Cockatiel vs Conure

Hello everyone,I have decided to get a bird, but I can’t decide between a Cockatiel or a Conure. I’m looking for a bird that is cuddly, affectionate and Intelligent. I would also like to teach it whistle tunes. I currently live on a 2 and 1/2 acre land and don’t mind listening to it whistle all day.I have plenty of time to spare to look after and care for it.Thanks!!! So… vs CyberBird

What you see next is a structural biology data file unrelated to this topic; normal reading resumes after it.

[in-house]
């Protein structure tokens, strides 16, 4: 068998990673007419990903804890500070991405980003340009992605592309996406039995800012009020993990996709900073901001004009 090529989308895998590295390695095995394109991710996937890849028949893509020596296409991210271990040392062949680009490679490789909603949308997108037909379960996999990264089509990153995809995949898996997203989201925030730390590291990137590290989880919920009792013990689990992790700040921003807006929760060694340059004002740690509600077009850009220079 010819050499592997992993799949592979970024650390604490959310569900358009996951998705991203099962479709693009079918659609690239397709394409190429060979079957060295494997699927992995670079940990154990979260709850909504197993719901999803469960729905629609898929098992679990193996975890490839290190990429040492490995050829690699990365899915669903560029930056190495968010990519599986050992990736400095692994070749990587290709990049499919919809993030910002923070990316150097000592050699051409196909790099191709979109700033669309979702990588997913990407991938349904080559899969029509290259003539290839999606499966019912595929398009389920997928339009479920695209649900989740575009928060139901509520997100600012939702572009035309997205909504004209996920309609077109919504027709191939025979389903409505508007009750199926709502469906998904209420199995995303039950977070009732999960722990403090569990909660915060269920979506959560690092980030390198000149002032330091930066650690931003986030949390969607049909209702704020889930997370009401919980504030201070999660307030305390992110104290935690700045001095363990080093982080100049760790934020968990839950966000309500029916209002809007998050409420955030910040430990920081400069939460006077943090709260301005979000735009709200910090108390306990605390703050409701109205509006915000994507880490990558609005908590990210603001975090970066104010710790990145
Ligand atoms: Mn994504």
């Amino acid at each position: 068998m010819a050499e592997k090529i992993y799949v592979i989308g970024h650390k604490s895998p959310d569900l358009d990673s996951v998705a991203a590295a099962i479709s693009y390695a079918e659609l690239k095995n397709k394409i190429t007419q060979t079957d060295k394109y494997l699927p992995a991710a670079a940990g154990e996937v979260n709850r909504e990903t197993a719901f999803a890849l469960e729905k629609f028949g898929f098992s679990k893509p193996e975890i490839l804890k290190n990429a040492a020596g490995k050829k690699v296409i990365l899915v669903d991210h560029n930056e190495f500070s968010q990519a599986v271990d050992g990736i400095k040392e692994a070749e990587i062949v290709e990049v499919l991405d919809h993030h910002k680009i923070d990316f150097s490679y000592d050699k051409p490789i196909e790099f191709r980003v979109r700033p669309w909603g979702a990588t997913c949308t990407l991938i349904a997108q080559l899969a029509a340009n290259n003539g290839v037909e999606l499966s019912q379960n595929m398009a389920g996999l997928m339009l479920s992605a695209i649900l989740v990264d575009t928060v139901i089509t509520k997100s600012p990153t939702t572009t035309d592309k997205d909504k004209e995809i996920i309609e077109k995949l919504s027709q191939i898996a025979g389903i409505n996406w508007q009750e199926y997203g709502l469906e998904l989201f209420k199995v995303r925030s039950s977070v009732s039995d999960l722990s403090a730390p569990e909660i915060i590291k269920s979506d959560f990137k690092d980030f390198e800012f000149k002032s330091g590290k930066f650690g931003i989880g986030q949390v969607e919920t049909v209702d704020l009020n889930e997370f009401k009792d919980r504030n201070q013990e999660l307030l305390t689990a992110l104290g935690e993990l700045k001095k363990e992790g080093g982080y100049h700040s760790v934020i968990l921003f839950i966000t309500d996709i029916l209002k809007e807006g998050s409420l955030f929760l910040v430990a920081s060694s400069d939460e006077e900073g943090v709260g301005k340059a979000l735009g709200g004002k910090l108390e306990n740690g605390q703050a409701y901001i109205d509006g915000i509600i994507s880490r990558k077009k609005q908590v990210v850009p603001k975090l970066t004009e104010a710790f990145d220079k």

Welcome to the forum and thank you for doing research before you acquire your bird.First of all, there are lots of different species that fall under the avicultural category of ‘conure’ but, if I go by the little picture you posted, you are referring to a GCC (Green Cheek Conure). Cockatiels are aviary birds and need the company of others of their own species to be truly happy and healthy. Also, the only time a female vocalizes (and I’ve never known of one that learned to whistle or talk) is when it’s hormonal and calling for a mate. Males, on the other hand, do vocalize more often and learn to whistle but, if they are kept overly-hormonal, they do it all the time -and I do mean ALL the time!- because, again, they are calling for a mate. They are also not known for being cuddly… Don’t misunderstand me, in my personal opinion, they are the sweetest-tempered of all the parrot species and can be very affectionate but it’s usually on their terms and not all the time, either.GCCs (if that is the species you were referring to - there are others) are EXTREMELY cuddly and affectionate BUT this also makes them HIGHLY needy (I often compare them to cockatoos in that sense) so unless you have many hours during the day (cannot be at night and remember that, at least in USA, night falls VERY early in the winter) which you can spend inside your house with the bird on you (because, to a GCC, company means him/her being on your body - no exception), your bird will not be happy.I have two female GCCs: Cody and Annie. Cody came from friends of ours which gave her to me when she was almost two years old because, by then, the novelty had worn off and having being told that a GCC that is not getting enough attention can start screaming, biting (which she had already started doing), plucking, etc. decided they could not take good care of her. She is a VERY sweet and affectionate little bird that spends a solid two hours on my person every single morning - most of the time kissing me. I call her my ‘kissing fool’ because the first thing she does when I put my hand to her to step up is quickly climb up my arm and pressing her beak to my cheek make a SMACK kissy noise - if I kiss her back, she kisses me again - if I say her name, she kisses me again - if I tell her I love her, she kisses me again - and, sometimes, she kisses me because she feels like it see what I mean about her being my ‘kissing fool’? I love this bird to the moon and back! She never bites and is the only bird I have that I allow to perch on my grandkids shoulders.Annie is a parent-raised bird (so she did not imprint to humans) which was kept by the original idiot breeder in not good conditions. She was very plucked and extremely high-strung (she could not stop moving for one single second, the poor thing, and was VERY scared of humans). She hasn’t been with me for very long but she is allowing her feathers to grow back, has calmed down a lot and, although not tame, she is no longer afraid of me (follows me flying around the house, perches on the top of my laptop screen when I am using it, etc). She has also wisen up to the daily schedule and does not go back into her cage for her breakfast - she would rather go hungry until the early afternoon (2:30 - 3 pm), when I put them all back in their cages for the rest of the day. So, if you have the time to spend with the bird, I would recommend you adopt an adult female GCC (they are sweeter than males). Do not fall into the tempation of buying a baby from a breeder because these little birds are never weaned properly and, in truth, there are way too many babies out there being bred by people who don’t know what they are doing (like the man who bred Annie) and end up producing birds with issues. When you buy a baby, you do not know what you are getting but, when you buy an adult, what you see is what you get so if you see a young female (I see ads on CL rehoming them as young as 6 and 7 months but any bird that is under 3 is still VERY young) that is easy to handle, that’s your bird!